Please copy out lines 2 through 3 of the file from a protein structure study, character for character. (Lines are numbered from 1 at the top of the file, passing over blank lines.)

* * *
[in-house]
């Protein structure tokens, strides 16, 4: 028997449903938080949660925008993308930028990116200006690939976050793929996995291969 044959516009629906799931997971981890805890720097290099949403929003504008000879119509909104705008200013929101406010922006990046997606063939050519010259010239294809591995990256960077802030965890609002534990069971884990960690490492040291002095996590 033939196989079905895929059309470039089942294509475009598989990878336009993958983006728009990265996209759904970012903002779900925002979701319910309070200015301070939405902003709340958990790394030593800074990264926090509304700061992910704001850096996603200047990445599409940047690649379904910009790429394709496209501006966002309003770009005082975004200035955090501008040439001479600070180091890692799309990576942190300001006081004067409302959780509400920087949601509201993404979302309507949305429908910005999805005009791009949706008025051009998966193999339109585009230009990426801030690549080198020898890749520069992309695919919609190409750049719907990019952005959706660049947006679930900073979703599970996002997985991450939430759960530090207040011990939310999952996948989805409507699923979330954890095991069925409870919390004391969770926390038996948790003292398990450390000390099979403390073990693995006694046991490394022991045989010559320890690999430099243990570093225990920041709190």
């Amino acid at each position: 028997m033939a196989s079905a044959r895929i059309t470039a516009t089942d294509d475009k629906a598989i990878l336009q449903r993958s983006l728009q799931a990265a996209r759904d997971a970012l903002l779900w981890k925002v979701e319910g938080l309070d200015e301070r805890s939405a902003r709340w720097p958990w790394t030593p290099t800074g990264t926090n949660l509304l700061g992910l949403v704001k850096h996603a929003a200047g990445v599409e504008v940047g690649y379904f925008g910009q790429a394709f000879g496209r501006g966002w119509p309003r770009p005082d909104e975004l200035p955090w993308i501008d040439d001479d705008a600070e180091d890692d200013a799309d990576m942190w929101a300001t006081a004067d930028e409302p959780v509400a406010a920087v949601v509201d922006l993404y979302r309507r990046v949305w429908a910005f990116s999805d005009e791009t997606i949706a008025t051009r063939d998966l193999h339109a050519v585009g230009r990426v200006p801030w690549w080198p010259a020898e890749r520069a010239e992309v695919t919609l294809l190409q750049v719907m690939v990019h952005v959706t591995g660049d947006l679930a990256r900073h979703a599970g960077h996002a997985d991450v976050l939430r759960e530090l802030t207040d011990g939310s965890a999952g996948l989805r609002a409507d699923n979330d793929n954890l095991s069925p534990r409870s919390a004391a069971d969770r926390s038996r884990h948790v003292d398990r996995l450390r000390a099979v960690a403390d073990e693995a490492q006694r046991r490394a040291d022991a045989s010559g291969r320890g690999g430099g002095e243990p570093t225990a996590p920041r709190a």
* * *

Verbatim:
């Protein structure tokens, strides 16, 4: 028997449903938080949660925008993308930028990116200006690939976050793929996995291969 044959516009629906799931997971981890805890720097290099949403929003504008000879119509909104705008200013929101406010922006990046997606063939050519010259010239294809591995990256960077802030965890609002534990069971884990960690490492040291002095996590 033939196989079905895929059309470039089942294509475009598989990878336009993958983006728009990265996209759904970012903002779900925002979701319910309070200015301070939405902003709340958990790394030593800074990264926090509304700061992910704001850096996603200047990445599409940047690649379904910009790429394709496209501006966002309003770009005082975004200035955090501008040439001479600070180091890692799309990576942190300001006081004067409302959780509400920087949601509201993404979302309507949305429908910005999805005009791009949706008025051009998966193999339109585009230009990426801030690549080198020898890749520069992309695919919609190409750049719907990019952005959706660049947006679930900073979703599970996002997985991450939430759960530090207040011990939310999952996948989805409507699923979330954890095991069925409870919390004391969770926390038996948790003292398990450390000390099979403390073990693995006694046991490394022991045989010559320890690999430099243990570093225990920041709190």
């Amino acid at each position: 028997m033939a196989s079905a044959r895929i059309t470039a516009t089942d294509d475009k629906a598989i990878l336009q449903r993958s983006l728009q799931a990265a996209r759904d997971a970012l903002l779900w981890k925002v979701e319910g938080l309070d200015e301070r805890s939405a902003r709340w720097p958990w790394t030593p290099t800074g990264t926090n949660l509304l700061g992910l949403v704001k850096h996603a929003a200047g990445v599409e504008v940047g690649y379904f925008g910009q790429a394709f000879g496209r501006g966002w119509p309003r770009p005082d909104e975004l200035p955090w993308i501008d040439d001479d705008a600070e180091d890692d200013a799309d990576m942190w929101a300001t006081a004067d930028e409302p959780v509400a406010a920087v949601v509201d922006l993404y979302r309507r990046v949305w429908a910005f990116s999805d005009e791009t997606i949706a008025t051009r063939d998966l193999h339109a050519v585009g230009r990426v200006p801030w690549w080198p010259a020898e890749r520069a010239e992309v695919t919609l294809l190409q750049v719907m690939v990019h952005v959706t591995g660049d947006l679930a990256r900073h979703a599970g960077h996002a997985d991450v976050l939430r759960e530090l802030t207040d011990g939310s965890a999952g996948l989805r609002a409507d699923n979330d793929n954890l095991s069925p534990r409870s919390a004391a069971d969770r926390s038996r884990h948790v003292d398990r996995l450390r000390a099979v960690a403390d073990e693995a490492q006694r046991r490394a040291d022991a045989s010559g291969r320890g690999g430099g002095e243990p570093t225990a996590p920041r709190a």